Building a business is not easy. It takes a lot of time, energy and money. But if you are lucky, you end up with a successful brand that stands for quality. At some point, you may want to sell your company, allowing it to live on and grow with someone else. If you do plan to sell your business, there are a lot of things to consider.
Take for example the old California case of Mahlstedt v. Fugit. In this case, C. A. Fugit sold his orchard heating business to J. F. Mahlstedt. For five thousand dollars, Mahlstedt received all salable goods used in the business, all machinery used in the business, patents for e heater and items used in advertising. Mahlstedt also received current customer information and promised to keep prices similar. Fugit also promised to refrain from entering into the orchard heater business as a manufacturer or owner in whole or in part, for a least ten years or to act as a salesman or representative of any orchard heater company. This case focuses on the last promise.
About four years after selling his business, Fugit partnered with Mr. Fabrey, who also manufactures orchard heaters in the same area as Mahlstedt’s orchard. The created the Fugit-Fabry Company and advertised that the company was prepared to furnish replacement parts for orchard heating systems already installed or new systems. This use of the Fugit’s name to sell heaters, prompted Mahlstedt to sue Fugit for failing to comply with the sales contract.
Fugit claimed that the ten year restriction in the agreement was invalid because it did not contain a location restriction. Most states do not like restrictive agreements, therefore they are held to strict requirements to make sure they are fair for all involved parties. Restrictive agreements require a reasonable time frame, locale and area of expertise. In this agreement the tries agreed to the time, ten years, and the area of expertise, manufacturing orchard heaters but not the local. The court decided at since the company sold was based in Los Angeles county, the contract to be limited to that territory, making the contract valid.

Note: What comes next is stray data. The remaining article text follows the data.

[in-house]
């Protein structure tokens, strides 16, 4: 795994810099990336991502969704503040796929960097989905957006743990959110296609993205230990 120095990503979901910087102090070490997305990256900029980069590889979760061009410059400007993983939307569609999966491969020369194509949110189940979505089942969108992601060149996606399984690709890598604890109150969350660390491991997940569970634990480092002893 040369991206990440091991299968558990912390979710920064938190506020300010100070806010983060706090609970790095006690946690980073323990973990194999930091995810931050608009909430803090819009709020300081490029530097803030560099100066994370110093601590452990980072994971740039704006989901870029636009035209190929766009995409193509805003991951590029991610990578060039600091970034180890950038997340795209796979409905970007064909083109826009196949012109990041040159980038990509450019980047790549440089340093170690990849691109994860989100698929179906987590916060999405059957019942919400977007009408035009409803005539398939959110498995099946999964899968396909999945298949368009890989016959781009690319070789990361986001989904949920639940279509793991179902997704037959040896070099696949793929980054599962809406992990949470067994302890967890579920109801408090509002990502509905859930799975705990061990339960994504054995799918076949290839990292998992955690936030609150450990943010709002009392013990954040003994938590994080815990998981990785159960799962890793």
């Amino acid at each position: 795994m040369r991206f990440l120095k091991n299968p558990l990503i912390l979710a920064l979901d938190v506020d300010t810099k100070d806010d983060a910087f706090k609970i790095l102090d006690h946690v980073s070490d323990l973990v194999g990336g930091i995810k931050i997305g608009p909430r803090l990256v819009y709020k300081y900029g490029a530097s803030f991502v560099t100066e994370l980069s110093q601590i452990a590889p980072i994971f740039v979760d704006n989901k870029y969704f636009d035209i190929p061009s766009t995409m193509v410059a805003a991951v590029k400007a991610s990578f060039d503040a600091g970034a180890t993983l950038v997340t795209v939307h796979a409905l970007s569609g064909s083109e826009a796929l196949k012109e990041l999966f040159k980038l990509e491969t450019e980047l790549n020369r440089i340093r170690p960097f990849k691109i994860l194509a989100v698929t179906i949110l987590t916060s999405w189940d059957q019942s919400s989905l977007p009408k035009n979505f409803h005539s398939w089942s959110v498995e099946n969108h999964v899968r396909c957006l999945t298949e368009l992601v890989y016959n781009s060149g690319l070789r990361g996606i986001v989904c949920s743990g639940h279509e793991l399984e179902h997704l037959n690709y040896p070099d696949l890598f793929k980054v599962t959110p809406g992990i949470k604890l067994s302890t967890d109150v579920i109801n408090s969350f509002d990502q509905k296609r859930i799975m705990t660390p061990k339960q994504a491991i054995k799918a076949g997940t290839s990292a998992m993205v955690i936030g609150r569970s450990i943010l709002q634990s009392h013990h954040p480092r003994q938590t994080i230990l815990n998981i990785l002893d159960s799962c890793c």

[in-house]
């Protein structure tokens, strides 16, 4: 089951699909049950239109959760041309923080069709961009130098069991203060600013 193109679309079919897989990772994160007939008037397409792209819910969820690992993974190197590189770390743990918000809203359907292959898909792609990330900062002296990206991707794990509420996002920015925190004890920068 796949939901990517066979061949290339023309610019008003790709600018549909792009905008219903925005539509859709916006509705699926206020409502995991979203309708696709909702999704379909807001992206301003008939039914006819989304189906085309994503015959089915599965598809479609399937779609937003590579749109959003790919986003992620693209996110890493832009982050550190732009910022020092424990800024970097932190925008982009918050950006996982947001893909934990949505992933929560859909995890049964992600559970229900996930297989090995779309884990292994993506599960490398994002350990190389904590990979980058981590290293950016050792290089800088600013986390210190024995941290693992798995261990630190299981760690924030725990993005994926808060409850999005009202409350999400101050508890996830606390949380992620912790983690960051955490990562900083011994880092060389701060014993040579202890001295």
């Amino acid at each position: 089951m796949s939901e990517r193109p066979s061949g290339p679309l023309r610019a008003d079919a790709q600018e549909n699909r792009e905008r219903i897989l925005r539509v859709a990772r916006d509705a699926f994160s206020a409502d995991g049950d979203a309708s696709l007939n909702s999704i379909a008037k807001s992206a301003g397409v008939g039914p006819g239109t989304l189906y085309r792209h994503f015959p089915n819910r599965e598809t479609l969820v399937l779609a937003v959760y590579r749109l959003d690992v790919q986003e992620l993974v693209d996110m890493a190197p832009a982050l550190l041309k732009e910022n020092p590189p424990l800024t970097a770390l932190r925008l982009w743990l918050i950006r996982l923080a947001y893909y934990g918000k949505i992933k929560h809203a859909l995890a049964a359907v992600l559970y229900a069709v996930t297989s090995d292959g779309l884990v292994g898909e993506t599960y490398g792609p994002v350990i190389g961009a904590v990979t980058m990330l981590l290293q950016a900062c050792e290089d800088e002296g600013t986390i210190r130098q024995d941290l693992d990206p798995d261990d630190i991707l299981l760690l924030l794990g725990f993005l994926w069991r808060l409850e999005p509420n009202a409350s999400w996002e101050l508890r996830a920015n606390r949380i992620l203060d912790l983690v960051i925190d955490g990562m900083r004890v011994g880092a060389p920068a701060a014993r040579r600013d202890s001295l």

The next issue to be decided was whether Fugit was allowed to let Fabry use his name to sell in their new business. The court already concluded that Fugit sold his goodwill in his store to Mahlstedt because, in California, when a person sells the contents of a store and agrees not to engage in the same business in the same city as long as the purchaser continues in business, the contract is construed as carrying with it the good will of the business. Good will is essentially the reputation of the business. When a person transfers good will they may also transfer with it, the right of using the name under which the business is conducted. These, however, are two separate things. Therefore while the transfer of good will may be assumed, to transfer a name you must explicitly state it. In this case, the transfer of the name was not a part of the sales agreement. Accordingly, the court found that Fugit was allowed to use his name in business with Fabry as long as he does not solicit business on behalf of he company and is not in any way connected to the part of the business manufacturing and distributing heaters.
Restrictive terms in contract can be difficult to properly. Court do not like them and are wary of anything that may seem unfair. A business attorney can help you write a clear contract. If you need a business lawyer in the Sacramento area, please call our Sacramento business attorney.